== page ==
The momentum seemed clear back in September, as the NFL geared up for its first doubleheader of regular-season games in London. "It's quite likely," wrote ESPN.com's Greg Garber, "that there soon will be an NFL team in London."
Events of the ensuing 5 1/2 months have fortified that assessment. The NFL quickly sold out all three London-based games for the 2014 season, an accomplishment notably lauded by NFL commissioner Roger Goodell. Most recently, one of the league's most influential and revenue-hungry owners has thrust his full support behind the idea.
Speaking in a radio interview last week, Dallas Cowboys owner Jerry Jones said: "I think that's very possible. Yes, I'm very much for it. I think there's a good chance, and these games will be a good indication of the kind of support we can have there. And London is one of the few cities outside of the United States that would be a great city internationally for the NFL."
As with any major corporation, the best approach to observing the modern NFL is to follow the money. If a venture can generate significant new revenues, without debilitating logistical roadblocks or obvious brand-tarnishing repercussions, you can bet it will get a long look. Increasingly, it's clear that the semantics of a London franchise -- while significant -- probably won't scare off the NFL.
"The response to the third game in the UK and the way that the fans have embraced that -- sold that out in such a short period of time -- is just another indication that the more we give fans in the UK of NFL football, the more they want," Goodell said last month. "That's a great tribute to the fans there and their passion. And I believe you are further down the road because you are now three games into it. What our next step is, I don't know. That's something we're going to have to evaluate. We believe that we will continue to grow there and that's going to take work. We're going to have to continue to invest in that marketplace and find ways to engage those fans even more deeply. I'm optimistic that they'll respond favorably, as they already have."
Informal discussions have already provided a framework for how the most significant logistical issues with a London franchise would be addressed. Let's run through most of them.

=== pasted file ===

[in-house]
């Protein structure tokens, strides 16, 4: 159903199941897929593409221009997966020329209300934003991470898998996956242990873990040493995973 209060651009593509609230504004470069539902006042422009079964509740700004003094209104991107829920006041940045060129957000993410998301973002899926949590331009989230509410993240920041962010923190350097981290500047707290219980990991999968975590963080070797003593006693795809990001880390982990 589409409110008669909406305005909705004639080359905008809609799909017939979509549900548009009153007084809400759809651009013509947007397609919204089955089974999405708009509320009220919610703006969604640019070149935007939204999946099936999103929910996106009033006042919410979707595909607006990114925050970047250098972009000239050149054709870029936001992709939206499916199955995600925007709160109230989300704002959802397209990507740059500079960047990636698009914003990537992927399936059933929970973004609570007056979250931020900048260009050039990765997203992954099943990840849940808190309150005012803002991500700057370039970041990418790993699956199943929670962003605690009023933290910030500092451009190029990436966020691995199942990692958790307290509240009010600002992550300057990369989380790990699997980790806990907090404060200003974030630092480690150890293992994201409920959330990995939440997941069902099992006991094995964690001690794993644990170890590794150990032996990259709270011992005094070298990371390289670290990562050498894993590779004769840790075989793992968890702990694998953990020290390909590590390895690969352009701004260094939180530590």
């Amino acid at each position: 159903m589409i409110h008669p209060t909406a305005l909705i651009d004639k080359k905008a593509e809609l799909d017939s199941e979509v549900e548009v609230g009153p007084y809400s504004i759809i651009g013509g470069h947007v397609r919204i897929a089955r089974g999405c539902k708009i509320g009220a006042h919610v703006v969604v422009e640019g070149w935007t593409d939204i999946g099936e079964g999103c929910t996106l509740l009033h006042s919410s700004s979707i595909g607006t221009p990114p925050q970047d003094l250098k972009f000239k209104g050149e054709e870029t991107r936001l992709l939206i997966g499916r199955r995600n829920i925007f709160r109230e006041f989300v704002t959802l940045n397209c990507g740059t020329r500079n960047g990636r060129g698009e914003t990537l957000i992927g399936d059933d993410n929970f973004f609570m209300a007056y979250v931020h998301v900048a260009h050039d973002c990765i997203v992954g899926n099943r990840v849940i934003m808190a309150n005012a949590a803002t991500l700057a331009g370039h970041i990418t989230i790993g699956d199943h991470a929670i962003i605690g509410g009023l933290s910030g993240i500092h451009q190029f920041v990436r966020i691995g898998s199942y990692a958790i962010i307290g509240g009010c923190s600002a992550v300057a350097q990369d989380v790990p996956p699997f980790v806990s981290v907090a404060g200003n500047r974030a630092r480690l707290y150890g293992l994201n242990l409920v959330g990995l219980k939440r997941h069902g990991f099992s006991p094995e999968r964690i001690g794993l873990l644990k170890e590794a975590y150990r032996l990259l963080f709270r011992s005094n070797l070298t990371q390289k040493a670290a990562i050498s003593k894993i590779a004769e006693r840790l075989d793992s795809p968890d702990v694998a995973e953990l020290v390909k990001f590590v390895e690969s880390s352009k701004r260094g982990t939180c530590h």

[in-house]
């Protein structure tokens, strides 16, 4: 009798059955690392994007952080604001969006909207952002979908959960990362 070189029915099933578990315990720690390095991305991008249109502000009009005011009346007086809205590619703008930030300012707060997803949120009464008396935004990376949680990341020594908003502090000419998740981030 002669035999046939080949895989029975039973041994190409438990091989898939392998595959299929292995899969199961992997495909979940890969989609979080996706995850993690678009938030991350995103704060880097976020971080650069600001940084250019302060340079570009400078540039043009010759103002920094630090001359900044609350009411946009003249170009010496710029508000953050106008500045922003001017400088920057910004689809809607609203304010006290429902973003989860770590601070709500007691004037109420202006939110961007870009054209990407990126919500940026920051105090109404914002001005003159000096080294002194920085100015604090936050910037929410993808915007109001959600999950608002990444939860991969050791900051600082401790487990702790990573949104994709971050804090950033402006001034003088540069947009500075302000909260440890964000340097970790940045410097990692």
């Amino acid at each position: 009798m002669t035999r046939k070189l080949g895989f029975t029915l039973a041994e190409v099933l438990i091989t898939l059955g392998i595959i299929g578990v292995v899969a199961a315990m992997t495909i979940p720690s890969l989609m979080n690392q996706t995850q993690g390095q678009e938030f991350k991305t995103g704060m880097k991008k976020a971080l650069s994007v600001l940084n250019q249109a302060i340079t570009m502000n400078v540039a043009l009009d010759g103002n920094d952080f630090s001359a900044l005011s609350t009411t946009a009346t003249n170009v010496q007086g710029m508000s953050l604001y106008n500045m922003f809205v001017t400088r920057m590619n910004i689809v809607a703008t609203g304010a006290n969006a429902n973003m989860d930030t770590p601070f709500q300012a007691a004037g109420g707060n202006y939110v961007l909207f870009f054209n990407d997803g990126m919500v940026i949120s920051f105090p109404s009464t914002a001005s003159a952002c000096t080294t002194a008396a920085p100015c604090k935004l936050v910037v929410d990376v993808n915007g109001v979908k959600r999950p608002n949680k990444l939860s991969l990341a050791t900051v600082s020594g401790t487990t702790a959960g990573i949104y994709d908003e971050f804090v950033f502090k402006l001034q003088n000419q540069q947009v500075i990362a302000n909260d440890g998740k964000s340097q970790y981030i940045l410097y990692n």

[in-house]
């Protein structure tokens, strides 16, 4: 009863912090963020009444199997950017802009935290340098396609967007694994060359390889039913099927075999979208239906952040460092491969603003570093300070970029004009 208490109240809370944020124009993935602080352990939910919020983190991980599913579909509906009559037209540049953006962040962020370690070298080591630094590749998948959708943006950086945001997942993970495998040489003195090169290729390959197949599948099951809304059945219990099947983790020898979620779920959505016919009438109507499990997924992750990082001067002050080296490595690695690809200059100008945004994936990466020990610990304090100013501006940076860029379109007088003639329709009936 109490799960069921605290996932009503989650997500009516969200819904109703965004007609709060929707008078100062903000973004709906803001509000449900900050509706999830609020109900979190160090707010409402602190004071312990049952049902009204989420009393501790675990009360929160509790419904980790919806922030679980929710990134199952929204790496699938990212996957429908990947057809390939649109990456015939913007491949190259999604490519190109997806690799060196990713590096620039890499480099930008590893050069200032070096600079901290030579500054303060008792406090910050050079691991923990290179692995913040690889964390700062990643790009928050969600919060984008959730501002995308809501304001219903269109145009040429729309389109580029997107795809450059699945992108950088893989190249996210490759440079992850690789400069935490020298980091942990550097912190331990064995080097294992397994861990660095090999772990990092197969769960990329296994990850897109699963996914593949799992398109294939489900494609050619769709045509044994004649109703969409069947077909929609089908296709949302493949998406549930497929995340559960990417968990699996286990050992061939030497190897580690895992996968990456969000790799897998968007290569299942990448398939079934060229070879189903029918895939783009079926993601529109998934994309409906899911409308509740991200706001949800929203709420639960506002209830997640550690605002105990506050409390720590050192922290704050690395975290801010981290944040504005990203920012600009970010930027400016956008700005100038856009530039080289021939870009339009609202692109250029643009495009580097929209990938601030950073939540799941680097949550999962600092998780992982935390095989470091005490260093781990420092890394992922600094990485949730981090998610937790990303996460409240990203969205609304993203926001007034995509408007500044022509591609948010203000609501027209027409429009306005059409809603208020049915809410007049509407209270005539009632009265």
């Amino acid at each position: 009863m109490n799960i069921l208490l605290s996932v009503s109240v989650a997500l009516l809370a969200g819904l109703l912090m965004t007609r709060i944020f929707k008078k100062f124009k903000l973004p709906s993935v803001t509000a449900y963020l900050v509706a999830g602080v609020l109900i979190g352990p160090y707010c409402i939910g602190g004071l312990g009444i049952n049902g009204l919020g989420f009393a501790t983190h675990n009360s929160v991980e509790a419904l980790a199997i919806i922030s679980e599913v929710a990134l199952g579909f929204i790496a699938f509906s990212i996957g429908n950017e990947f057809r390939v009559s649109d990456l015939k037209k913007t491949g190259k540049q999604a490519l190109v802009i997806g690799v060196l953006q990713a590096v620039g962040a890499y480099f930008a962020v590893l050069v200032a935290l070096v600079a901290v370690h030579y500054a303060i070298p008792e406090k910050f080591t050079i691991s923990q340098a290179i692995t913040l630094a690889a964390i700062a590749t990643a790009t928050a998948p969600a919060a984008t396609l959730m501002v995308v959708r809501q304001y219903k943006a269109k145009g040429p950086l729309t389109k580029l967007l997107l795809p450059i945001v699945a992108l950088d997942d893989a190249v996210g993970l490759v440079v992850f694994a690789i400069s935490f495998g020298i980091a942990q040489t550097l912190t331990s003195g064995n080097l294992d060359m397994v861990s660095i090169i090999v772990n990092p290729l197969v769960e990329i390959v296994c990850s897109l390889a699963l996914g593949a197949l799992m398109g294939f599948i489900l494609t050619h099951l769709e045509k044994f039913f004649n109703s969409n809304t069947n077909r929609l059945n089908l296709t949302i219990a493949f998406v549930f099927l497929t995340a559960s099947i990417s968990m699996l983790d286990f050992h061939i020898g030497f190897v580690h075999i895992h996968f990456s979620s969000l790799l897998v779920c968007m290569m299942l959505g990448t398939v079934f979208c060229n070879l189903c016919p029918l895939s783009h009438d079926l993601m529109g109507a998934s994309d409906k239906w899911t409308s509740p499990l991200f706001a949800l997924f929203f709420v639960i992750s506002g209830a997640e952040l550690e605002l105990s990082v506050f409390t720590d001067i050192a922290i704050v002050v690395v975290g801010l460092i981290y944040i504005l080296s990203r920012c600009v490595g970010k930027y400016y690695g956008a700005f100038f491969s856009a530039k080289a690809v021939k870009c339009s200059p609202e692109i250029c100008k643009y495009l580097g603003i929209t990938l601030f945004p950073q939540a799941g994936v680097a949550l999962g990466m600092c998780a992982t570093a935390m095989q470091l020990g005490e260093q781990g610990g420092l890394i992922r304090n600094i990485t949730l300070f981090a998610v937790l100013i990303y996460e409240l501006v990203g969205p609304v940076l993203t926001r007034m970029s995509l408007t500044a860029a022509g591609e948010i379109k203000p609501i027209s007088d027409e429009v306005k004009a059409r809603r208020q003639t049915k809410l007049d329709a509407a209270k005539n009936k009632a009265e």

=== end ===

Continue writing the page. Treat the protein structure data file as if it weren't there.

The team likely would have a stateside training facility, where it could base itself during two- or three-game "road trips" that would cut down on travel.
Four trans-Atlantic flights to the East Coast for a London team would add up to roughly 28,000 miles in a season -- about 6,000 fewer than the San Francisco 49ers traveled in 2013. A London team would tack on additional miles for Midwest or West Coast games, but in the end, its travel would be only incrementally more than what the NFL's most frequent fliers have already done. Meanwhile, teams who visit London could be ensured a bye afterward.
Tax issues and cost of living discrepancies could be addressed in collective bargaining with the NFL Players Association. Or, the NFL could point to the differences that already exist stateside, where cost of living varies considerably and some teams are based in cities with no state income tax.
Some have suggested free agents might not want to sign with a London team, whether for displacement reasons or what will be perceived to be a hectic travel schedule. That might be the case, but would it truly be debilitating to the franchise? The majority of NFL players are assigned teams via the draft or waivers, and the best players never reach free agency. Regardless, the track record of teams that spend big to sign players -- see the 2013 Miami Dolphins, for one -- is spotty.
And what's the worst-case scenario? A London-based team can't compete. Quite frankly, that has happened for long stretches of the NFL's stateside history, be it in Detroit, Oakland, Cleveland or elsewhere. Collectively, those franchises still have contributed to the NFL's financial growth, as would a London team, regardless of its success on the field.
Generally speaking, it's difficult to see the NFL passing on the presumed revenue bonanza of a London franchise for logistical reasons. There is always a way.